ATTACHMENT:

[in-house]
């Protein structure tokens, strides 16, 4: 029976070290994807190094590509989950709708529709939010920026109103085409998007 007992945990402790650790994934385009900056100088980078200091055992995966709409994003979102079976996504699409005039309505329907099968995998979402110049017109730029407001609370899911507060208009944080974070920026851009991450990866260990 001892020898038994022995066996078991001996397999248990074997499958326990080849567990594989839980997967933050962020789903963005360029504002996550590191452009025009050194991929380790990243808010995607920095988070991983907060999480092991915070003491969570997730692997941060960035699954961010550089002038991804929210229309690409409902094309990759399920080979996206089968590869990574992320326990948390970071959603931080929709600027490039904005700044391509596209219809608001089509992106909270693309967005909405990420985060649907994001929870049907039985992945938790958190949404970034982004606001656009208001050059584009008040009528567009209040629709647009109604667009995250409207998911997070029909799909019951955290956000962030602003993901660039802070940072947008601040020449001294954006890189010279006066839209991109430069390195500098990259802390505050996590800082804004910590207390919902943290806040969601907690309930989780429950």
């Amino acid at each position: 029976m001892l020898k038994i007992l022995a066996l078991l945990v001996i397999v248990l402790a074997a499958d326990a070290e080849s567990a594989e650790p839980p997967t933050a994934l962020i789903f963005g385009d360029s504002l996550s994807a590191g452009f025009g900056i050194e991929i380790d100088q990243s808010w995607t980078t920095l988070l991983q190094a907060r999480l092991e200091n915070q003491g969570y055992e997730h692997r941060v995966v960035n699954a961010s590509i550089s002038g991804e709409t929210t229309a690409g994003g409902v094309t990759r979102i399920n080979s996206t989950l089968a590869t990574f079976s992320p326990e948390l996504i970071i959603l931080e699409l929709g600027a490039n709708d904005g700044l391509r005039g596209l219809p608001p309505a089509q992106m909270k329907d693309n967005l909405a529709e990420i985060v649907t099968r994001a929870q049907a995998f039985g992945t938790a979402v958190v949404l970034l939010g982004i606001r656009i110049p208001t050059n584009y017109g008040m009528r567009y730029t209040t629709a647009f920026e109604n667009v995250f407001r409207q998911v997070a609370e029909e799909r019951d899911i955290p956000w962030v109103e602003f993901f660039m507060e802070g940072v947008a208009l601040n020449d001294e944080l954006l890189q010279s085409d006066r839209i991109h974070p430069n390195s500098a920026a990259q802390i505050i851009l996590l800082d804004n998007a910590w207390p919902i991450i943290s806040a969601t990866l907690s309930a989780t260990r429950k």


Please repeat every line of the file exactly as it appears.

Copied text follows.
[in-house]
């Protein structure tokens, strides 16, 4: 029976070290994807190094590509989950709708529709939010920026109103085409998007 007992945990402790650790994934385009900056100088980078200091055992995966709409994003979102079976996504699409005039309505329907099968995998979402110049017109730029407001609370899911507060208009944080974070920026851009991450990866260990 001892020898038994022995066996078991001996397999248990074997499958326990080849567990594989839980997967933050962020789903963005360029504002996550590191452009025009050194991929380790990243808010995607920095988070991983907060999480092991915070003491969570997730692997941060960035699954961010550089002038991804929210229309690409409902094309990759399920080979996206089968590869990574992320326990948390970071959603931080929709600027490039904005700044391509596209219809608001089509992106909270693309967005909405990420985060649907994001929870049907039985992945938790958190949404970034982004606001656009208001050059584009008040009528567009209040629709647009109604667009995250409207998911997070029909799909019951955290956000962030602003993901660039802070940072947008601040020449001294954006890189010279006066839209991109430069390195500098990259802390505050996590800082804004910590207390919902943290806040969601907690309930989780429950």
């Amino acid at each position: 029976m001892l020898k038994i007992l022995a066996l078991l945990v001996i397999v248990l402790a074997a499958d326990a070290e080849s567990a594989e650790p839980p997967t933050a994934l962020i789903f963005g385009d360029s504002l996550s994807a590191g452009f025009g900056i050194e991929i380790d100088q990243s808010w995607t980078t920095l988070l991983q190094a907060r999480l092991e200091n915070q003491g969570y055992e997730h692997r941060v995966v960035n699954a961010s590509i550089s002038g991804e709409t929210t229309a690409g994003g409902v094309t990759r979102i399920n080979s996206t989950l089968a590869t990574f079976s992320p326990e948390l996504i970071i959603l931080e699409l929709g600027a490039n709708d904005g700044l391509r005039g596209l219809p608001p309505a089509q992106m909270k329907d693309n967005l909405a529709e990420i985060v649907t099968r994001a929870q049907a995998f039985g992945t938790a979402v958190v949404l970034l939010g982004i606001r656009i110049p208001t050059n584009y017109g008040m009528r567009y730029t209040t629709a647009f920026e109604n667009v995250f407001r409207q998911v997070a609370e029909e799909r019951d899911i955290p956000w962030v109103e602003f993901f660039m507060e802070g940072v947008a208009l601040n020449d001294e944080l954006l890189q010279s085409d006066r839209i991109h974070p430069n390195s500098a920026a990259q802390i505050i851009l996590l800082d804004n998007a910590w207390p919902i991450i943290s806040a969601t990866l907690s309930a989780t260990r429950k």